Page:Our knowledge of the external world.djvu/188

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any distance, however small, can be halved. From this it follows, of course, that there must be an infinite number of points in a line. But, Aristotle represents him as arguing, you cannot touch an infinite number of points one by one in a finite time. The words “one by one” are important, (1) If all the points touched are concerned, then, though you pass through them continuously, you do not touch them “one by one.” That is to say, after touching one, there is not another which you touch next: no two points are next each other, but between any two there are always an infinite number of others, which cannot be enumerated one by one. (2) If, on the other hand, only the successive middle points are concerned, obtained by always halving what remains of the course, then the points are reached one by one, and, though they are infinite in number, they are in fact all reached in a finite time. His argument to the contrary may be supposed to appeal to the view that a finite time must consist of a finite number of instants, in which case what he says would be perfectly true on the assumption that the possibility of continued dichotomy is undeniable. If, on the other hand, we suppose the argument directed against the partisans of infinite divisibility, we must suppose it to proceed as follows:[1] “The points given by successive halving of the distances still to be traversed are infinite in number, and are reached in succession, each being reached a finite time later than its predecessor; but the sum of an infinite number of finite times must be infinite, and therefore the process will never be completed.” It is very possible that this is historically the right interpretation, but in this form the argument is invalid. If half the course takes half a minute, and the next quarter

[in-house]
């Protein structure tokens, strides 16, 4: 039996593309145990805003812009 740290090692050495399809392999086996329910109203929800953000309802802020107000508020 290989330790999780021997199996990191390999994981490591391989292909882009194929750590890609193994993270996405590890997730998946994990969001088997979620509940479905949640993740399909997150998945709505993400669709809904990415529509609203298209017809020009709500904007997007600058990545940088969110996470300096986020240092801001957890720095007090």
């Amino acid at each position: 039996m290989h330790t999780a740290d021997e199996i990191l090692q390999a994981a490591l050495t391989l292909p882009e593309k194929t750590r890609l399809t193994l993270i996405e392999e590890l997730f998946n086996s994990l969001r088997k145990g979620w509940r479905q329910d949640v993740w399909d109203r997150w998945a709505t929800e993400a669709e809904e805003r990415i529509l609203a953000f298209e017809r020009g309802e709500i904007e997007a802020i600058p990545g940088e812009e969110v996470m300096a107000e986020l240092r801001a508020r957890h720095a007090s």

1. Cf. Mr C. D. Broad, “Note on Achilles and the Tortoise,” Mind, N.S., vol. xxii. pp. 318-9.